I’m not a Cowboy. I was not raised by Cowboy. But I learned something from Cowboys.
Over the past 4.5 years, I visited family for months at a time in the rugged, majestic State of Wyoming. Where the colors brown and gold permeate the landscape and culture. Where wild horses roam free. Where cows outnumber people. Where Yellowstone and the Grand Tetons National Parks reside. Where Colorado residents downplay its mountainous and rugged beauty. Where pick-up trucks, cowboy boots and hats, denim, and camouflage reign supreme. Where you hear “God Bless . . .” or “family first. . . ” This State is where the Code of the West still is practiced and preached. Even my brother’s doctoral diploma holder came with a copy of the Code of the West.
What is the Code of the West? It’s like Pirate Code but Cowboy Code of Ethics. Literally, there is a Center for Cowboy Ethics and Leadership. The Code of West codifies a life style, honor code, and mentality embraced by the rugged frontiersmen of years past spanning to the modern cowboy. We could all learn a lesson from the Code of the West and embrace the positive merits of Cowboy Ethics. My city slicker side learned valuable life lessons from my rugged, rural counterparts whose Cowboy Ethic shaped and still shapes the West.
Code of the West
1) Live each day with courage.
2) Take pride in your work.
3) Always finish what you start.
4) Do what has to be done.
5) Be tough, but fair.
6) When you make a promise, keep it.
7) Ride for the brand.
8) Talk less and say more.
9) Remember that some things
aren’t for sale.
10) Know where to draw the line.
This is an interpretive guide to the many colorful verbal and non-verbal responses a person with chronic health conditions may respond with to the seemingly non-threatening inquiry into their health and well-being: “How are You Today?”
1.) Rolls eyes & no verbal response:
Said individual heard, “What is your problem?” instead of, “How are you today?” He or she may feel physically poor or not, but their mental and emotional state is complicated. Struggle or exasperation is apparent. You may want to leave us alone.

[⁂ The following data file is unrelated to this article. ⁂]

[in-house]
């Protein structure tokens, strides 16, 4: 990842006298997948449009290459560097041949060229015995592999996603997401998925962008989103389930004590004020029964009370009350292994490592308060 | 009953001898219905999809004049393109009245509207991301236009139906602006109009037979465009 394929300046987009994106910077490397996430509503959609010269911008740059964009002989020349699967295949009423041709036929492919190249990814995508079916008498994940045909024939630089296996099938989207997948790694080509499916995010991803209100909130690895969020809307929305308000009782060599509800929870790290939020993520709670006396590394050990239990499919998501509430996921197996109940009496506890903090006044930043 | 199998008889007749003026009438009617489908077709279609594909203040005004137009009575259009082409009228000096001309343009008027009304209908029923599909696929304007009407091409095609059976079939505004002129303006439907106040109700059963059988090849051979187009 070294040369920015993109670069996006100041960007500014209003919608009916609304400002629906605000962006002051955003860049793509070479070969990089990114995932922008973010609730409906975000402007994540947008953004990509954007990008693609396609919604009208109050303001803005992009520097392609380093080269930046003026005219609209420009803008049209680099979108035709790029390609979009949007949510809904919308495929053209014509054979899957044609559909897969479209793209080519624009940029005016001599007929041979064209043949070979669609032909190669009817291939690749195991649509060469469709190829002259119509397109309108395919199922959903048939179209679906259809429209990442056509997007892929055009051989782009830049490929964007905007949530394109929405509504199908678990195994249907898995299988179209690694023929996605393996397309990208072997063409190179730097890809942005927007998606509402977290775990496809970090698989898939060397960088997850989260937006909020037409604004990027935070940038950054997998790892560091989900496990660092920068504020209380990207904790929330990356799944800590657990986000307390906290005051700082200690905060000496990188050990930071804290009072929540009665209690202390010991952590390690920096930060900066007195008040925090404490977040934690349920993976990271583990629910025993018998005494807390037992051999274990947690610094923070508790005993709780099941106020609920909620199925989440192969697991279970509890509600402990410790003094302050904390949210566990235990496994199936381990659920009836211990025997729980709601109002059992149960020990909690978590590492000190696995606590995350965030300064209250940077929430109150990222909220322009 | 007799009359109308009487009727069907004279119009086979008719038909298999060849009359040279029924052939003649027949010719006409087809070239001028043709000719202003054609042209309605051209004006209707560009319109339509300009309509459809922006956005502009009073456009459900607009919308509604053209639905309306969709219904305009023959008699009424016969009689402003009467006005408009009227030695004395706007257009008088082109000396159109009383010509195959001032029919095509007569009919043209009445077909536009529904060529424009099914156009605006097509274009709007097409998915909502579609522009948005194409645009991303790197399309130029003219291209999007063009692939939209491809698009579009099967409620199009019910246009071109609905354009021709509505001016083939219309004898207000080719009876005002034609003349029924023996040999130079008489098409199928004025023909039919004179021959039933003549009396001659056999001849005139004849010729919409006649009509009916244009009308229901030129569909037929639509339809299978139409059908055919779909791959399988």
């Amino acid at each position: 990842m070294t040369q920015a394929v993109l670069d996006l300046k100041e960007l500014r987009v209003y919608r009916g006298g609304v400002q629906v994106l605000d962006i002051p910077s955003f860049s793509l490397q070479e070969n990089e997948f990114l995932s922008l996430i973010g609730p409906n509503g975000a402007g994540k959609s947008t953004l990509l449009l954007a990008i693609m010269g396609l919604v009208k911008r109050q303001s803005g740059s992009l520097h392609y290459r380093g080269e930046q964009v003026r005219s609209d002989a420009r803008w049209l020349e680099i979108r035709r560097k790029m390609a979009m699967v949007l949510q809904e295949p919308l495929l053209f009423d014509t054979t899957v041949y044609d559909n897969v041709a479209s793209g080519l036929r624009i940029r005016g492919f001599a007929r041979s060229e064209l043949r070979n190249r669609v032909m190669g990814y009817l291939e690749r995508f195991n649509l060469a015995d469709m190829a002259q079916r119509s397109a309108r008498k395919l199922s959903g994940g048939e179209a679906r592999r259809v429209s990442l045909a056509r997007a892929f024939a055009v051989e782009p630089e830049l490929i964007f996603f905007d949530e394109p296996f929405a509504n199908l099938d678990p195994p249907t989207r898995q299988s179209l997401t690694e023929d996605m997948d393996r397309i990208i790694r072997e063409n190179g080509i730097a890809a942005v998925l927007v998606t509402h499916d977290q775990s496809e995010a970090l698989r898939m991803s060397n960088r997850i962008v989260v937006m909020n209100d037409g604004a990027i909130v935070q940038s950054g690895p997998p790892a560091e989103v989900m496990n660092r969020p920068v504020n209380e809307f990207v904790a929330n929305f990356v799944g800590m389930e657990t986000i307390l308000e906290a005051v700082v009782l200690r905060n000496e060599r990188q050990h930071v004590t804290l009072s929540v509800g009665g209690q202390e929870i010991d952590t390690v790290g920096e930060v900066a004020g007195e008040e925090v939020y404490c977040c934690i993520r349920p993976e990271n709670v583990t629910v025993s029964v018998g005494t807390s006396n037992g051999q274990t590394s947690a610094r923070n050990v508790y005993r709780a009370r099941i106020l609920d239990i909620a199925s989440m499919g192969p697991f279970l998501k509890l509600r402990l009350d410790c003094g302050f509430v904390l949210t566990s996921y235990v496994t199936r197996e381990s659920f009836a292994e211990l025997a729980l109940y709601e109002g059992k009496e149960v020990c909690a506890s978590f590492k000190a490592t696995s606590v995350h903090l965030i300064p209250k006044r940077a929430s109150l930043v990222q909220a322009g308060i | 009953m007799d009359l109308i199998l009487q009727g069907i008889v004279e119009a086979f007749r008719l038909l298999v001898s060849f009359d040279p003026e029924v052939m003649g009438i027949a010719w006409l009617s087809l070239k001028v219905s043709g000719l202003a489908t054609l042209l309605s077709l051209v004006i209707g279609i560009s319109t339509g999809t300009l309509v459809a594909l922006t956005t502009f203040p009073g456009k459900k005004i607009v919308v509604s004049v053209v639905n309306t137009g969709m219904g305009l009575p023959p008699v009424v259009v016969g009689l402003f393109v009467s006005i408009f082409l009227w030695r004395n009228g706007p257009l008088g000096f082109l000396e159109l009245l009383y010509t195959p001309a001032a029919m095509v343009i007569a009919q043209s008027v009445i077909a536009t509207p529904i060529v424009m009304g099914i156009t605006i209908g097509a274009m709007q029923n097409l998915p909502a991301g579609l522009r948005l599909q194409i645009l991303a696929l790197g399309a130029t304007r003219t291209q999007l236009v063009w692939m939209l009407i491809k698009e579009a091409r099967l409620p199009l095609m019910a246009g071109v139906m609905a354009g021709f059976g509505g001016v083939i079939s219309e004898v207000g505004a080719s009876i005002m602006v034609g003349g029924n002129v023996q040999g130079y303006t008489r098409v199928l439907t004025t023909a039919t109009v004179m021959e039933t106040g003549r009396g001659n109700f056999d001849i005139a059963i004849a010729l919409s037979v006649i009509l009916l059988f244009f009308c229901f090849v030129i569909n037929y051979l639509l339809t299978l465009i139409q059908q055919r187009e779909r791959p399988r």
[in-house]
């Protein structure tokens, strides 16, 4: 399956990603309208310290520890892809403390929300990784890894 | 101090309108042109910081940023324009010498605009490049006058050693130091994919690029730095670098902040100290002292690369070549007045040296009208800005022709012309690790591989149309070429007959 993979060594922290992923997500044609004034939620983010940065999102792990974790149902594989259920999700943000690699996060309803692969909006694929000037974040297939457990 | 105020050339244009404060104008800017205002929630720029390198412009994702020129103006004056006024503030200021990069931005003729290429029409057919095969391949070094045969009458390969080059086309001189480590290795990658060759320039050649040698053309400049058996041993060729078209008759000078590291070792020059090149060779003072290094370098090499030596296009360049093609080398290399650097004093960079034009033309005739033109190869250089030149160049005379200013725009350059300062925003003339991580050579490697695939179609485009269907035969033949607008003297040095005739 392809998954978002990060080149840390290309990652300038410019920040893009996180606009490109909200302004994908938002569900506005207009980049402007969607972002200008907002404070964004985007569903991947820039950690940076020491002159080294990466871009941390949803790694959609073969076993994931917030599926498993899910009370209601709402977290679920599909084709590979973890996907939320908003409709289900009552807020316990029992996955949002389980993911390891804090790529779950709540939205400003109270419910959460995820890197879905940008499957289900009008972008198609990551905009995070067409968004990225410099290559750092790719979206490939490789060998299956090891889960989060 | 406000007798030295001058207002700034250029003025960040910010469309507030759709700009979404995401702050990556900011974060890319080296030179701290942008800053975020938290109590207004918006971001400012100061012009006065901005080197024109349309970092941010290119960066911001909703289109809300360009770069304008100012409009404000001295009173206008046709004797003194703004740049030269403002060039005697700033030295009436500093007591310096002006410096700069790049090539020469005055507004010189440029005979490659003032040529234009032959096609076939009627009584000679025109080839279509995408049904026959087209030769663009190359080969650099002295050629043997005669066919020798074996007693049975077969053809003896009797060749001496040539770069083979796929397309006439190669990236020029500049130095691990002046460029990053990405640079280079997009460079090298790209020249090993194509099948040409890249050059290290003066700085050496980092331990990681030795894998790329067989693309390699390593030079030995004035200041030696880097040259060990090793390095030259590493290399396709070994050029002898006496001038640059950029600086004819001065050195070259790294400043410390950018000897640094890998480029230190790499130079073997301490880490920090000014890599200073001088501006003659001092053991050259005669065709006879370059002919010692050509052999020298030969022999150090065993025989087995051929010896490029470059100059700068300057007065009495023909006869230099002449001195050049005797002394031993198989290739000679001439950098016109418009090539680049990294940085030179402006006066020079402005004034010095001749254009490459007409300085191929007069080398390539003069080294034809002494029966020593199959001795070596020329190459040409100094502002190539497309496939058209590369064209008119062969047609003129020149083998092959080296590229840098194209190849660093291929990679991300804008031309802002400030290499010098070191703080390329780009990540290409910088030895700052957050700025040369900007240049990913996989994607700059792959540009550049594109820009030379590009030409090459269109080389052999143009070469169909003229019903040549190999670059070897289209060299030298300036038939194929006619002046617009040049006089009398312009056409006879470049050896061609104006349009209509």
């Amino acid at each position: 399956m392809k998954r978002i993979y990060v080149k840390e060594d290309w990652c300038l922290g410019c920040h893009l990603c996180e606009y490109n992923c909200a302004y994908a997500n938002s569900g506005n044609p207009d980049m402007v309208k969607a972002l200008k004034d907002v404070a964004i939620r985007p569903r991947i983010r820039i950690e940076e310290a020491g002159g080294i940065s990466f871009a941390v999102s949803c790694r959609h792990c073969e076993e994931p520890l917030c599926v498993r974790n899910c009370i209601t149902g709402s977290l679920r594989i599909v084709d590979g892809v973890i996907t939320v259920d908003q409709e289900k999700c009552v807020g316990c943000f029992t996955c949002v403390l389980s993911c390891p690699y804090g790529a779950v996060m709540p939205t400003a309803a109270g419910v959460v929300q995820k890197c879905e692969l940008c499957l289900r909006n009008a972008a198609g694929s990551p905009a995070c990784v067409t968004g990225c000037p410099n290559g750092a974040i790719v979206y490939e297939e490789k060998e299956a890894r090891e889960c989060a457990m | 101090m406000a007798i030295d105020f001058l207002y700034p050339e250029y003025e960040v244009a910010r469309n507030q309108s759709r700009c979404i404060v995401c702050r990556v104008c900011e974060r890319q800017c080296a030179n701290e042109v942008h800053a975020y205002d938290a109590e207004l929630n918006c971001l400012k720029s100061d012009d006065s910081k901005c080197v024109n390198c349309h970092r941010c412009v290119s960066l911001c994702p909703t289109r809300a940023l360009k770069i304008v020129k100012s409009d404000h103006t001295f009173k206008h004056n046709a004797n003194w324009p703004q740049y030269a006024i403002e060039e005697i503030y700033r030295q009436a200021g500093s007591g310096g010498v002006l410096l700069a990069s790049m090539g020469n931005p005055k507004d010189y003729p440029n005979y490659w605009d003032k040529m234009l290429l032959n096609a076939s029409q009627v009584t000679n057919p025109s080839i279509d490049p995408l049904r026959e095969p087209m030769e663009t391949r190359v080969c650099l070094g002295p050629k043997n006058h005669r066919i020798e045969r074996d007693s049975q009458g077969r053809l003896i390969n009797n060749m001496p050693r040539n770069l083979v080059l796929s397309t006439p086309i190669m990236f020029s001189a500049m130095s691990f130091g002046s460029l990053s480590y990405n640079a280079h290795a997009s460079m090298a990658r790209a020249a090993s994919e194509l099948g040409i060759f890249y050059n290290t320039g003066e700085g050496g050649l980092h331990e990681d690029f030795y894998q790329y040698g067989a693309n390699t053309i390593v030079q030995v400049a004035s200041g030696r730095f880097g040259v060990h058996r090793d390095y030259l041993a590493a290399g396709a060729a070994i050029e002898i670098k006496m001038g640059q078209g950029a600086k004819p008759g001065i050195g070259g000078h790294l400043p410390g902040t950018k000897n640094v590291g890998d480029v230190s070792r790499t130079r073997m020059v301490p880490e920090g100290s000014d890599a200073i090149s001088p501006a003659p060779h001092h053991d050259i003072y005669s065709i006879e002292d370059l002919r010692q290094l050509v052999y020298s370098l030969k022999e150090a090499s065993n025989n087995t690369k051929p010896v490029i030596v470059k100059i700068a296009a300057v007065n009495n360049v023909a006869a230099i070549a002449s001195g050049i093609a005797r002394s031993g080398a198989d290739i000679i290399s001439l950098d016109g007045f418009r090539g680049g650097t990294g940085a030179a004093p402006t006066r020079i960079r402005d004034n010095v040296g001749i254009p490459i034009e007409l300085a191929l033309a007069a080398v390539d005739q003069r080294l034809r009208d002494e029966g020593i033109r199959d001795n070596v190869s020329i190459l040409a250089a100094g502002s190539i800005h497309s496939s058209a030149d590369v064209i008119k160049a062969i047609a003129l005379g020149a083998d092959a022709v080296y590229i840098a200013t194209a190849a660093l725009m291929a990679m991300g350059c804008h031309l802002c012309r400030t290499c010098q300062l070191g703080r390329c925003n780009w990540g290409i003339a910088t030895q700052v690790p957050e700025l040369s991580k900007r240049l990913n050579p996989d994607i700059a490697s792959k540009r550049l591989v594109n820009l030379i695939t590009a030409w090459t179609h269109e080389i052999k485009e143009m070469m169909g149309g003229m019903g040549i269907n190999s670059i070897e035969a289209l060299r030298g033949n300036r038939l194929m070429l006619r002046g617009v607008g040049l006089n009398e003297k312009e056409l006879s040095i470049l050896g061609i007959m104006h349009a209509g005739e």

2.) No verbal response, glassy eyes, & unresponsive:
The person either is in-pain, entered a medication induced haze, or is experiencing significant mental exhaustion. In my house, this response prompts further inquiries and occasionally, neurological testing. Please, be patient with us.
3.) “Hmms,” “Mhmms,” & other Guttural Sounds:
I acknowledge your effort and consideration, but presently I’m annoyed and potentially confused about how to answer. Bugger off.
4.) The Shoulder Shrug:
Oops. Oh no, I didn’t, but yes, I just did. The shoulder shrug translates into, “Who cares how I feel?” or “Why do you always ask me questions I can’t answer?”
5.) “I’m fine.” + sarcastic tone:
Today, I’m cognoscente enough to acknowledge and respond, but I have no real desire to discuss my personal health and well-being. Next topic.
Today isn’t such a bad day. I still don’t want to discuss my health and well-being. Next topic.
7.) “Good.” or “Doing well.”
This non-obligatory statement either is expressing a better stretch of health or hiding/covering personal suffering or struggles.
8.) “Okay.” or “I’m okay.”
This is one of the worst responses a person with chronic health conditions can respond with, because these statements cover anything from a near death experience to life is good. Usually, “okay” refers to a peaceful or resigned mental state despite the actual circumstances, but can indicate great suffering. When I was hospitalized at 15 years old in pediatric oncology/ hematology, my doctors forbade me from answering their questions with, “okay.”
9.) “Today is a good day.”:
Break out the party hats and plan a fiesta, because this is a rare response that may actually indicate what is entailed.
10.) “I feel bad,” or “I don’t feel well.”
A rare glimpse of honesty that smacks of sheer concern or desperation. Be prepared for a long day that usually involves a change of plans anywhere from calling 911 to increased medication for coping with concerning symptoms or canceling that dinner reservation . . .
Some individuals are better at expressing their emotions and state of being, but many people with chronic health conditions learn to cope by shutting down or minimizing our struggles. We assume, “Who wants to talk about that day after day,” or “What is the point?” Usually, we will risk expressing certain concerns or frustrations, and react with surprise when a person interacts with sincere empathy and compassion. If you are just going through the motions and don’t care, we can tell and vice versa. We prefer discussing others’ health and well-being versus our own. And tend to be acutely attuned to the suffering around us, especially those silently suffering. So I ask, “How are you today?”